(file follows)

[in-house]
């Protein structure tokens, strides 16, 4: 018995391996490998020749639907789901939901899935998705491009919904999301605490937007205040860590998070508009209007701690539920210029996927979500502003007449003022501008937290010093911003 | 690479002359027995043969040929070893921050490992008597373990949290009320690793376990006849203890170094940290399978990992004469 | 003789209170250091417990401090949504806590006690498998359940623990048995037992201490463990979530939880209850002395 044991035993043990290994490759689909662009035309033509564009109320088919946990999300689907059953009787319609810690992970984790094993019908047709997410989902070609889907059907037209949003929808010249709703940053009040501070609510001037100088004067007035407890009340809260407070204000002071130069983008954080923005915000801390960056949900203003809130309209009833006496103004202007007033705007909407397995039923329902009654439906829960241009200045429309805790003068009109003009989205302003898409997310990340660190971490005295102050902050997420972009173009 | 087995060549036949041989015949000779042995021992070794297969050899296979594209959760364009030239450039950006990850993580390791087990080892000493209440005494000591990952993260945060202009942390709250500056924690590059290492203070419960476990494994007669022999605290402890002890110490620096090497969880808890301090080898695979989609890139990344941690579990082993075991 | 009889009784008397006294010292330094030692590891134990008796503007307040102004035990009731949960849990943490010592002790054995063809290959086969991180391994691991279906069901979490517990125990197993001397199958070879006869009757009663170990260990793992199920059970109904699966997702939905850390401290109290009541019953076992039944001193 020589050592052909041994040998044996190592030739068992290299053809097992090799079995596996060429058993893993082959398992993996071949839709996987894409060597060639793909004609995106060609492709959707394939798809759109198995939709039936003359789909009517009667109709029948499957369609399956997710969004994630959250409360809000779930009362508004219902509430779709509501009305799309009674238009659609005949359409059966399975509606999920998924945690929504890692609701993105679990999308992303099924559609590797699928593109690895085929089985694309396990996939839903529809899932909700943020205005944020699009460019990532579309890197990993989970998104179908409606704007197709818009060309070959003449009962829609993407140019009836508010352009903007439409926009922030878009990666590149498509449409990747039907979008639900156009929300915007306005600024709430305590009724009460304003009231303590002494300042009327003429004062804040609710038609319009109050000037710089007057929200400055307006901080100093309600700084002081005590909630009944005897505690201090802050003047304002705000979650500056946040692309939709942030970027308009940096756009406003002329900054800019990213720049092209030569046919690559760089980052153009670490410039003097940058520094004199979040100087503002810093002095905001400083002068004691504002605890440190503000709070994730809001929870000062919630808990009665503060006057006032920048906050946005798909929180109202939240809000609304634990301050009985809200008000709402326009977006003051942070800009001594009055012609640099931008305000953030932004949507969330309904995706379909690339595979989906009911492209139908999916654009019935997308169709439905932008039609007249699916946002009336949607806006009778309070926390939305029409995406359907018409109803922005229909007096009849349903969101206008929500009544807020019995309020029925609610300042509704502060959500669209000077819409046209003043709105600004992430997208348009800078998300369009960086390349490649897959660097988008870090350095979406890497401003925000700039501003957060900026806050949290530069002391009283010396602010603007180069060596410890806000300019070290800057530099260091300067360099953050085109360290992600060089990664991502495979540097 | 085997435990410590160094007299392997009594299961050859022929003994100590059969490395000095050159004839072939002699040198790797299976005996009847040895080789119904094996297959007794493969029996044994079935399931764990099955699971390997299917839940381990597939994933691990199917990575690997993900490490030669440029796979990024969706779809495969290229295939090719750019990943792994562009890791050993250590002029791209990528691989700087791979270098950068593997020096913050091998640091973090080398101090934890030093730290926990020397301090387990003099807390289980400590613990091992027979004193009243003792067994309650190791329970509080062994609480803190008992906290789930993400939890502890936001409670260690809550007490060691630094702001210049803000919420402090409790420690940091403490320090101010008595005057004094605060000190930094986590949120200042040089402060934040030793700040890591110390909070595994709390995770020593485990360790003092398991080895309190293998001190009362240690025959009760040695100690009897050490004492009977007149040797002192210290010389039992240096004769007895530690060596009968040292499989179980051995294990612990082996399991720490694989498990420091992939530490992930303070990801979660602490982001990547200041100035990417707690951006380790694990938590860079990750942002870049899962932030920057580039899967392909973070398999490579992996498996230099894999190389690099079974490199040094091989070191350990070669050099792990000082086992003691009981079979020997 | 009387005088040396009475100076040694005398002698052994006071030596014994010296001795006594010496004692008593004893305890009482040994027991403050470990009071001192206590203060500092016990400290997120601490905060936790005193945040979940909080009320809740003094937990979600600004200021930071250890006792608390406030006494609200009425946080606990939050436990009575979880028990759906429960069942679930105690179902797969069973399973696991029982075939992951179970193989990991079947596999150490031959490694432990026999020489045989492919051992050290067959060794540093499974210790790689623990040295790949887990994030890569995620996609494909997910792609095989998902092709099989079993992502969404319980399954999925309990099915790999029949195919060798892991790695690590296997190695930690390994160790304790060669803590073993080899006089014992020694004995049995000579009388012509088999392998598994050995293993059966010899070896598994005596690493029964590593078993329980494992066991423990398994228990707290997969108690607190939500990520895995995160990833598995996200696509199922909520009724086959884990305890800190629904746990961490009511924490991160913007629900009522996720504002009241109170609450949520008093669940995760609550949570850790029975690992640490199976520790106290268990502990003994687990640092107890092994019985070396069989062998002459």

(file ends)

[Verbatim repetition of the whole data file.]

[in-house]
């Protein structure tokens, strides 16, 4: 018995391996490998020749639907789901939901899935998705491009919904999301605490937007205040860590998070508009209007701690539920210029996927979500502003007449003022501008937290010093911003 | 690479002359027995043969040929070893921050490992008597373990949290009320690793376990006849203890170094940290399978990992004469 | 003789209170250091417990401090949504806590006690498998359940623990048995037992201490463990979530939880209850002395 044991035993043990290994490759689909662009035309033509564009109320088919946990999300689907059953009787319609810690992970984790094993019908047709997410989902070609889907059907037209949003929808010249709703940053009040501070609510001037100088004067007035407890009340809260407070204000002071130069983008954080923005915000801390960056949900203003809130309209009833006496103004202007007033705007909407397995039923329902009654439906829960241009200045429309805790003068009109003009989205302003898409997310990340660190971490005295102050902050997420972009173009 | 087995060549036949041989015949000779042995021992070794297969050899296979594209959760364009030239450039950006990850993580390791087990080892000493209440005494000591990952993260945060202009942390709250500056924690590059290492203070419960476990494994007669022999605290402890002890110490620096090497969880808890301090080898695979989609890139990344941690579990082993075991 | 009889009784008397006294010292330094030692590891134990008796503007307040102004035990009731949960849990943490010592002790054995063809290959086969991180391994691991279906069901979490517990125990197993001397199958070879006869009757009663170990260990793992199920059970109904699966997702939905850390401290109290009541019953076992039944001193 020589050592052909041994040998044996190592030739068992290299053809097992090799079995596996060429058993893993082959398992993996071949839709996987894409060597060639793909004609995106060609492709959707394939798809759109198995939709039936003359789909009517009667109709029948499957369609399956997710969004994630959250409360809000779930009362508004219902509430779709509501009305799309009674238009659609005949359409059966399975509606999920998924945690929504890692609701993105679990999308992303099924559609590797699928593109690895085929089985694309396990996939839903529809899932909700943020205005944020699009460019990532579309890197990993989970998104179908409606704007197709818009060309070959003449009962829609993407140019009836508010352009903007439409926009922030878009990666590149498509449409990747039907979008639900156009929300915007306005600024709430305590009724009460304003009231303590002494300042009327003429004062804040609710038609319009109050000037710089007057929200400055307006901080100093309600700084002081005590909630009944005897505690201090802050003047304002705000979650500056946040692309939709942030970027308009940096756009406003002329900054800019990213720049092209030569046919690559760089980052153009670490410039003097940058520094004199979040100087503002810093002095905001400083002068004691504002605890440190503000709070994730809001929870000062919630808990009665503060006057006032920048906050946005798909929180109202939240809000609304634990301050009985809200008000709402326009977006003051942070800009001594009055012609640099931008305000953030932004949507969330309904995706379909690339595979989906009911492209139908999916654009019935997308169709439905932008039609007249699916946002009336949607806006009778309070926390939305029409995406359907018409109803922005229909007096009849349903969101206008929500009544807020019995309020029925609610300042509704502060959500669209000077819409046209003043709105600004992430997208348009800078998300369009960086390349490649897959660097988008870090350095979406890497401003925000700039501003957060900026806050949290530069002391009283010396602010603007180069060596410890806000300019070290800057530099260091300067360099953050085109360290992600060089990664991502495979540097 | 085997435990410590160094007299392997009594299961050859022929003994100590059969490395000095050159004839072939002699040198790797299976005996009847040895080789119904094996297959007794493969029996044994079935399931764990099955699971390997299917839940381990597939994933691990199917990575690997993900490490030669440029796979990024969706779809495969290229295939090719750019990943792994562009890791050993250590002029791209990528691989700087791979270098950068593997020096913050091998640091973090080398101090934890030093730290926990020397301090387990003099807390289980400590613990091992027979004193009243003792067994309650190791329970509080062994609480803190008992906290789930993400939890502890936001409670260690809550007490060691630094702001210049803000919420402090409790420690940091403490320090101010008595005057004094605060000190930094986590949120200042040089402060934040030793700040890591110390909070595994709390995770020593485990360790003092398991080895309190293998001190009362240690025959009760040695100690009897050490004492009977007149040797002192210290010389039992240096004769007895530690060596009968040292499989179980051995294990612990082996399991720490694989498990420091992939530490992930303070990801979660602490982001990547200041100035990417707690951006380790694990938590860079990750942002870049899962932030920057580039899967392909973070398999490579992996498996230099894999190389690099079974490199040094091989070191350990070669050099792990000082086992003691009981079979020997 | 009387005088040396009475100076040694005398002698052994006071030596014994010296001795006594010496004692008593004893305890009482040994027991403050470990009071001192206590203060500092016990400290997120601490905060936790005193945040979940909080009320809740003094937990979600600004200021930071250890006792608390406030006494609200009425946080606990939050436990009575979880028990759906429960069942679930105690179902797969069973399973696991029982075939992951179970193989990991079947596999150490031959490694432990026999020489045989492919051992050290067959060794540093499974210790790689623990040295790949887990994030890569995620996609494909997910792609095989998902092709099989079993992502969404319980399954999925309990099915790999029949195919060798892991790695690590296997190695930690390994160790304790060669803590073993080899006089014992020694004995049995000579009388012509088999392998598994050995293993059966010899070896598994005596690493029964590593078993329980494992066991423990398994228990707290997969108690607190939500990520895995995160990833598995996200696509199922909520009724086959884990305890800190629904746990961490009511924490991160913007629900009522996720504002009241109170609450949520008093669940995760609550949570850790029975690992640490199976520790106290268990502990003994687990640092107890092994019985070396069989062998002459």